The Pope Who Tried

Alexander Stille, The New York Review of Books

Professor Stille graduated with a B.A. from Yale University and earned an M.S. at Columbia. He has worked as a contributor to The New York Times, La Repubblica, The New Yorker magazine, The New York Review of Books, The New York Times Magazine, The Atlantic Monthly, The New Republic, Correspondent, U.S. News & World Report, The Boston Globe, and The Toronto Globe and Mail.

He is the author of “Benevolence and Betrayal: Five Italian Jewish Families Under Fascism” (1991); “Excellent Cadavers: The Mafia and the Death of the First Italian Republic” (1995); “The Future of the Past” (2002); and “The Sack of Rome: How a Beautiful European Country with a Fabled History and a Storied Culture Was Taken Over by a Man Named Silvio Berlusconi” (2006).

Stille is the winner of the Los Angeles Times Book Award for best work of history (1992), Premio Acqui (1992), San Francisco Chronicle Critics Choice Award (1995), and the Alicia Patterson Foundation award for journalism (1996).

During the past fifty years, most of the debate on the Catholic Church’s relationship with fascism has focused on the wartime period and the Vatican’s response to the Holocaust. Did the virtual silence of Pius XII, who became pope in early 1939, about the mistreatment and extermination of Europe’s Jews facilitate Hitler’s Final Solution, as his critics insist, or was it, as Pius’s defenders maintain, a heroic act of self-discipline that prevented Nazi reprisals against the many thousands of Catholic institutions that were secretly hiding and helping Jews? The debate, as Pius XII inches his way toward sainthood, has become somewhat sterile since it depends partly on difficult-to-prove arguments about what might have happened had he spoken out.
One of the many virtues of David Kertzer’s The Pope and Mussolini is that it reframes the discussion by shifting attention away from World War II and looking closely at the papacy of Pius XII’s predecessor, Pius XI, who became pope in 1922, the year that Benito Mussolini came to power, and died in early 1939, several months before Hitler invaded Poland. Taking advantage of the gradual opening of Vatican archives, Kertzer offers us a much more detailed portrait of the inner workings of the Vatican in this period. The many revelatory incidents, documents, and scenes he adds to the story are bound to reanimate the older debate on Pius XII.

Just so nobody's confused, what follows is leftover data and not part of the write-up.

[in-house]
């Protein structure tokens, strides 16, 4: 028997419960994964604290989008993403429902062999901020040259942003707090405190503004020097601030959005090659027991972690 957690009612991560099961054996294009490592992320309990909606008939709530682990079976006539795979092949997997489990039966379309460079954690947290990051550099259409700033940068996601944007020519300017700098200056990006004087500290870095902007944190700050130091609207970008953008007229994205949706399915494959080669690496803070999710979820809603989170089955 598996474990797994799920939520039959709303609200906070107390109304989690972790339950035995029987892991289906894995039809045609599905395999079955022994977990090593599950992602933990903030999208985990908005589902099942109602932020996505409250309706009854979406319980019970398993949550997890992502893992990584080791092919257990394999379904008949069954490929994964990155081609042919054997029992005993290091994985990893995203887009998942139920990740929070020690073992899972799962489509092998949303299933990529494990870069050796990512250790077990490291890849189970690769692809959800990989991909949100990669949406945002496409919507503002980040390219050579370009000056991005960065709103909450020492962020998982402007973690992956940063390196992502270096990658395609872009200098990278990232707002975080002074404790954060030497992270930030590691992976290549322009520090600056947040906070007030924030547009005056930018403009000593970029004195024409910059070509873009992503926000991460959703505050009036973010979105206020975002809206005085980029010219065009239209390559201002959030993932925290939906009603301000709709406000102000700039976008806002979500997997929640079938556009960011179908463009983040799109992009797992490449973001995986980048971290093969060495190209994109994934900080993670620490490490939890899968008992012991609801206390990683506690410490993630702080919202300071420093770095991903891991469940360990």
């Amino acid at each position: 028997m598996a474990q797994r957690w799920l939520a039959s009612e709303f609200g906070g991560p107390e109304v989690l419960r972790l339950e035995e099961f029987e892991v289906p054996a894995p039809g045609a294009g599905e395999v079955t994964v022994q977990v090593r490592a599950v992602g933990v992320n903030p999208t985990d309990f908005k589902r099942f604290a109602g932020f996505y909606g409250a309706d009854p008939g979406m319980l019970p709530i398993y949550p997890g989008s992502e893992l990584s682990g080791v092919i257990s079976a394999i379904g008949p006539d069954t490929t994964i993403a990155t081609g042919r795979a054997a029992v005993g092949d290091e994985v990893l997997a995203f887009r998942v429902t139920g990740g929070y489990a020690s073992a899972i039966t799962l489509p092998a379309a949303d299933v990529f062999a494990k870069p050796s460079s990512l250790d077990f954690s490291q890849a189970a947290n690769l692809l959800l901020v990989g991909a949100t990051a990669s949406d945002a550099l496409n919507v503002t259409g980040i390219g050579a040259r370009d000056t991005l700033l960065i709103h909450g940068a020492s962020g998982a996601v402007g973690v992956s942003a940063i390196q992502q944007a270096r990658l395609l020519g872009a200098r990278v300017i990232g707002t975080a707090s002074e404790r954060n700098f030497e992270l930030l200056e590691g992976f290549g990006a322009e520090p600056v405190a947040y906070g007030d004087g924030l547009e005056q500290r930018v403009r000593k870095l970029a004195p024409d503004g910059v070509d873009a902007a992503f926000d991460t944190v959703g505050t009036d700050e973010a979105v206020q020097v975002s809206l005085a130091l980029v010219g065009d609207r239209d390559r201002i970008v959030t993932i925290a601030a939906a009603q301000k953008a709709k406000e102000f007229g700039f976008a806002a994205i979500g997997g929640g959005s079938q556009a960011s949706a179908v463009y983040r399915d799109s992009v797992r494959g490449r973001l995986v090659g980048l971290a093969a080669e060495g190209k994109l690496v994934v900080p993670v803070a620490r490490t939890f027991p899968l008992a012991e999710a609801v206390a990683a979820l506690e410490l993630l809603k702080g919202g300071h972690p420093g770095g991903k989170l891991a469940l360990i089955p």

When Mussolini seized power in his so-called March on Rome in October 1922, Achille Ratti, a scholarly librarian and former archbishop of Milan, had only recently become Pope Pius XI. The Catholic Church had not been particularly supportive of fascism during its rise. Mussolini, after all, had started out his career as an outspoken atheist and anticlerical firebrand. The Church supported its own specifically Catholic party, the Partito Popolare, or Popular Party, which competed with both the Socialists and the Fascists.
To the pope’s surprise, on taking power Mussolini immediately began a concerted campaign to win the Church’s support. He used his first speech to Parliament to articulate his vision of a Fascist society that placed the Church at the center of Italian life: the Fascist Party would be the unquestioned authority in political life and the Church would be restored to its primacy over the spiritual life of the nation. Mussolini followed up his speech with a series of concrete actions: crucifixes were placed in every public school classroom, courtroom, and hospital room; insulting a priest or disparaging the Catholic religion was made a criminal offense; Catholicism became a required subject in public schools; and considerable state funds were spent on priests’ salaries, as well as Church-run schools overseas.
This represented a remarkable departure—not just for Mussolini but for Italy. The battle to create a united Italian state had been fought, in part, at the expense of Church power, and resulted in the end of the pope’s temporal rule over Rome and much of central Italy. It took the popes decades to realize that Italy was a permanent reality that they needed to accept. Mussolini offered them the possibility of doing so on highly favorable terms. Almost immediately he began secret negotiations for a treaty between the Vatican and the Italian state. This concordat, known as the Lateran Treaty, was signed in 1929; it made Catholicism Italy’s state religion and compensated the Church for its lost territories with a generous financial settlement. Pius XI was so pleased with the treaty that he referred to Mussolini as the “man sent by providence.”
The general outlines of this story have always been matters of public record, but Kertzer’s book deepens and alters our understanding considerably. The portrait that emerges from it suggests a much more organic and symbiotic relationship between the Church and fascism. Rather than seeing the Church as having passively accepted fascism as a fait accompli, Kertzer sees it as having provided fundamental support to Mussolini in his consolidation of power and the establishment of dictatorship in Italy.


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